As teachers, we are always finding/inventing ways to review material with our students and gauge their comprehension. These can include traditional worksheet assignments, trivia games, curriculum-themed board games and card games, SmartBoard interactive games, jeopardy.... the list goes on and on. The point is that we need to have a way to understand what our student's understand and provide our students with opportunities to review content in various contexts. Growing up I actually don't remember what types of activities my teachers used in elementary school but I do remember spending time in high school reviewing material by writing out facts again... and again... and again during class. For me, this did work incredibly well and this is how I continued to study through the four years of my undergrad degree. Do I remember any of the material from high school now? No, not at all, but I do remember how time consuming it was and how much I disliked it (no matter how well it worked).
With this in mind, I think that students need to enjoy what they are doing and have fun with their learning. I believe that if students can have an emotional reaction (in this case, fun/laughter/excitement) to their learning then they will remember it more easily. I mean, it works with the subjects we hate right? I struggled with math and despite having difficulty with it, I can remember specific questions from my Grade 12 pre-calc provincial exam because I had such a strong (and negative) emotional reaction to them. "Mind Soccer" is an activity used to review material with students that is meant to be fun, exciting and engaging for our students. The rules of the game specifically create intense and exciting situations for our students which I believe may assist them in remembering material more effectively. The following describes the rules of "Mind Soccer" as stated by Chris Biffle in the Mind Soccer free e-book download.
The Set Up: Draw a horizontal line, about six feet long, near the bottom of your blackboard. Mark off the line in 11 equidistant vertical marks. The horizontal line stands for a soccer field; each end of the line is a soccer goal; the vertical marks divide the field into units (like a football field). Place an eraser under the vertical mark in the middle of the field. The eraser is the soccer ball.How To Play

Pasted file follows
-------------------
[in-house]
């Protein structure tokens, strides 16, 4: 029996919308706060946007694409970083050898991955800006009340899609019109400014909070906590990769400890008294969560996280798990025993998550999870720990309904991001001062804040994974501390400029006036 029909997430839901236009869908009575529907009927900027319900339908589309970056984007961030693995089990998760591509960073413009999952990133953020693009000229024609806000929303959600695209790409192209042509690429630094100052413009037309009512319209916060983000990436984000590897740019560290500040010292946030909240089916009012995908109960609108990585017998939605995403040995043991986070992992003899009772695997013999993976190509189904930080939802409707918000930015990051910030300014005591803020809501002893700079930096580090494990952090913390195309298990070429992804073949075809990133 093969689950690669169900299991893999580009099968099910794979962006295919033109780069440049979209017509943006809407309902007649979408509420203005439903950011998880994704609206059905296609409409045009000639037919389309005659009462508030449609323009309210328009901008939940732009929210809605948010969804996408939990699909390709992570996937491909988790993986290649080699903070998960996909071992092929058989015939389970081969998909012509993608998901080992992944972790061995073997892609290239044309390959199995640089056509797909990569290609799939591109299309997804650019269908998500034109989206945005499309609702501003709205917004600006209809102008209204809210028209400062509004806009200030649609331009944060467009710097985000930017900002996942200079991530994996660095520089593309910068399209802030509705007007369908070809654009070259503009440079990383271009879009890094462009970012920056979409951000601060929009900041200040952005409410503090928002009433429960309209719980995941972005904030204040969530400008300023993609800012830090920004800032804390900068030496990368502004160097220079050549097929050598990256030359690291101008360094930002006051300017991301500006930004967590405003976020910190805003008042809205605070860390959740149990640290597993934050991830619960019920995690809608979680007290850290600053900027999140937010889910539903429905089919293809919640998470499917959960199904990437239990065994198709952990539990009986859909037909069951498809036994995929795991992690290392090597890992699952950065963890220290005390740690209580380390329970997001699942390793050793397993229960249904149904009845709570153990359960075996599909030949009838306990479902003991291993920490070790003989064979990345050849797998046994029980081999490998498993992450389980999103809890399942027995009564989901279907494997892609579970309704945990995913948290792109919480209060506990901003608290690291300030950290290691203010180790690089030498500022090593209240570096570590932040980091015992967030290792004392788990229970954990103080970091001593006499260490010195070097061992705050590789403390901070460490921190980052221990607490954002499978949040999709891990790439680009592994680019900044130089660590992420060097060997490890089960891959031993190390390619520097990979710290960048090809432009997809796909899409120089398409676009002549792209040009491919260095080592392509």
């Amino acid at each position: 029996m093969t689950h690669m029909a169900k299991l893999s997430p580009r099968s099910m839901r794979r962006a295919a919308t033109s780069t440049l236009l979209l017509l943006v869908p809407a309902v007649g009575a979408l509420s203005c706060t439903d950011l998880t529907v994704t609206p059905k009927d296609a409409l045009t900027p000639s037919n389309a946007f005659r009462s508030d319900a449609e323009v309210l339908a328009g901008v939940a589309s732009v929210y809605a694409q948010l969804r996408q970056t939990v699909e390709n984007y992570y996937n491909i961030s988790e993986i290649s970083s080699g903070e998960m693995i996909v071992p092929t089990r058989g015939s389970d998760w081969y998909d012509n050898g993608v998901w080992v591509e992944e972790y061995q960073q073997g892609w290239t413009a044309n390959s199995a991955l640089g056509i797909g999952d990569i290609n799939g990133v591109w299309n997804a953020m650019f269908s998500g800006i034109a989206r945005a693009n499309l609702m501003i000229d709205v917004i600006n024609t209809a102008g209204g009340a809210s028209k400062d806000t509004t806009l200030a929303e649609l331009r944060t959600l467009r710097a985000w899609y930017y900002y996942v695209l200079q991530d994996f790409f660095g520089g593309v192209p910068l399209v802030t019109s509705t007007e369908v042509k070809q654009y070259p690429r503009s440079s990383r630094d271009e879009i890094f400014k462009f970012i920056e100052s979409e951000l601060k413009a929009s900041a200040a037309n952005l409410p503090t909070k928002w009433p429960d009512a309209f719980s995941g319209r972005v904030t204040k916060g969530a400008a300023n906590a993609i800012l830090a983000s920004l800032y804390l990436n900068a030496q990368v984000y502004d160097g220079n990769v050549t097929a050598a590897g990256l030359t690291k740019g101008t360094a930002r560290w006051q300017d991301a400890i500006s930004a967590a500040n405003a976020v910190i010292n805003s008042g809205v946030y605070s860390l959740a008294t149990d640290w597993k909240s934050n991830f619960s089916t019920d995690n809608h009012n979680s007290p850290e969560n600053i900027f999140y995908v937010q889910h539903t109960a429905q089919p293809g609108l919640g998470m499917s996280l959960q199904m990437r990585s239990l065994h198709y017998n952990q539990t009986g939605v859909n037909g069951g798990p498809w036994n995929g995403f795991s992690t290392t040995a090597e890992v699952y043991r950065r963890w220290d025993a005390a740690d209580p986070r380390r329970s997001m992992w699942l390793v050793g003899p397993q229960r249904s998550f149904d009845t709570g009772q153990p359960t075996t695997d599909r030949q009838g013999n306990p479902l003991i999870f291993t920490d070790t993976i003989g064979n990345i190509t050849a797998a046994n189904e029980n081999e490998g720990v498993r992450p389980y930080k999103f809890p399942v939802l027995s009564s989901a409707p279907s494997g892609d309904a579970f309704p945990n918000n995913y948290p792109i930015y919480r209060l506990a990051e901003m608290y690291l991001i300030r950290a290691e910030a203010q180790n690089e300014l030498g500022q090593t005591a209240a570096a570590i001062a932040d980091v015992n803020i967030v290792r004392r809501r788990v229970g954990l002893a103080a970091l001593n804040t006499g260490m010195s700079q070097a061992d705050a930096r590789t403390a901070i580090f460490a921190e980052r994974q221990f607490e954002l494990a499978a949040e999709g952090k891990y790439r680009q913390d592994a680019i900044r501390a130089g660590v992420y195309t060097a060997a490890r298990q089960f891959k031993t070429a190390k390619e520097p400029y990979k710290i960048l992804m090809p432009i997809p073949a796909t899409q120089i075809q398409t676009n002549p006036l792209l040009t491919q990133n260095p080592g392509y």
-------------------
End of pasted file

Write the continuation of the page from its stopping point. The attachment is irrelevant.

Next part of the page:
1. Divide the class into two teams. We’ll use boys against girls, but it could be right side of the class against left side, etc.
2. Each team chooses the other team’s captain (this is usually quicker than having each team choose its own captain.)
3. To start the game, the captains stand face to face at the front of the room. You pose one of your review questions and, just as in “Family Feud”, the captains slap their hands down on a desk as quickly as possible if they know the answer. The captain who is quickest, gets the chance to answer. If the captain is right, his/her team gets the ball. Otherwise, the opposing team’s captain gets the ball.
4. Assume the girls’ team wins control. Picking one player at a time, ask review questions to the girls’ team. If the player’s answer is correct, loud, fast and with an energetic gesture, that counts as a “strong kick.” Advance the ball, the eraser, almost a full hash mark down the field toward the boys’ goal. If the answer is correct but too quiet or slow or doesn’t have an energetic gesture, that is a “weak kick.” Advance the ball a short distance toward the boys’ goal. If the girls’ answer is wrong, shout “Turnover!” and now the boys’ team gets a chance to play. If you like a rowdy classroom, encourage teams to cheer when the ball is going their direction and groan when it isn’t. Thus, every time the ball moves, you’ll have cheering and groaning.
* See additional rules that can be incorporated to add excitement by downloading the FREE e-book (it was too much to include everything in this post)
This is an activity that I will be using with my students as soon as I begin teaching again! Right now I am still just observing but I start teaching next week and I think my students will love this. I may, however, need to change it to "Mind Hockey" to make it more meaningful for them haha. (My first day in the classroom I walked in and was amazed by how many boys had bright pink mohawks, which I quickly learned were to celebrate their hockey team making it to provincials.) I think that this activity will be especially beneficial for our class because many students have difficulty with writing and reading but excel in their verbal language skills and would be able to answer questions verbally more easily. Check out this video of a 7th Grade Class in Texas using "Mind Soccer".
Check out the Whole Brain Teaching website to see Chris Biffle's instructions in context or check out Chris Biffle's YouTube channel to see this strategy in action.